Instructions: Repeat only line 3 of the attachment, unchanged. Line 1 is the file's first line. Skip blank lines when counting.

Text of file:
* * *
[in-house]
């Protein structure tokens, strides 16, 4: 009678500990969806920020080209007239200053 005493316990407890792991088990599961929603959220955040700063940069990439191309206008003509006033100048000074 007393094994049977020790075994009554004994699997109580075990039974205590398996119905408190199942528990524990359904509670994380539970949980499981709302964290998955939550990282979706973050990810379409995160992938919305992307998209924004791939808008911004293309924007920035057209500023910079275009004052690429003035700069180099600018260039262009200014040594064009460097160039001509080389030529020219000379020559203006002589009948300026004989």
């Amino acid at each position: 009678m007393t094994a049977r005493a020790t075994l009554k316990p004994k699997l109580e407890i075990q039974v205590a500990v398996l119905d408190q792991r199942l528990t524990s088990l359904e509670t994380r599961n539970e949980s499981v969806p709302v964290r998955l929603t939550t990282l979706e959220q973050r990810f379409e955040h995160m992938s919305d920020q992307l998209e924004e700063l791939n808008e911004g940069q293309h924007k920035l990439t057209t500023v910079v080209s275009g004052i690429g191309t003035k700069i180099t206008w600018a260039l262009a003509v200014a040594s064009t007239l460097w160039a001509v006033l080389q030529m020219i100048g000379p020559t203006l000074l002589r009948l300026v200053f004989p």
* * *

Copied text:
């Amino acid at each position: 009678m007393t094994a049977r005493a020790t075994l009554k316990p004994k699997l109580e407890i075990q039974v205590a500990v398996l119905d408190q792991r199942l528990t524990s088990l359904e509670t994380r599961n539970e949980s499981v969806p709302v964290r998955l929603t939550t990282l979706e959220q973050r990810f379409e955040h995160m992938s919305d920020q992307l998209e924004e700063l791939n808008e911004g940069q293309h924007k920035l990439t057209t500023v910079v080209s275009g004052i690429g191309t003035k700069i180099t206008w600018a260039l262009a003509v200014a040594s064009t007239l460097w160039a001509v006033l080389q030529m020219i100048g000379p020559t203006l000074l002589r009948l300026v200053f004989p």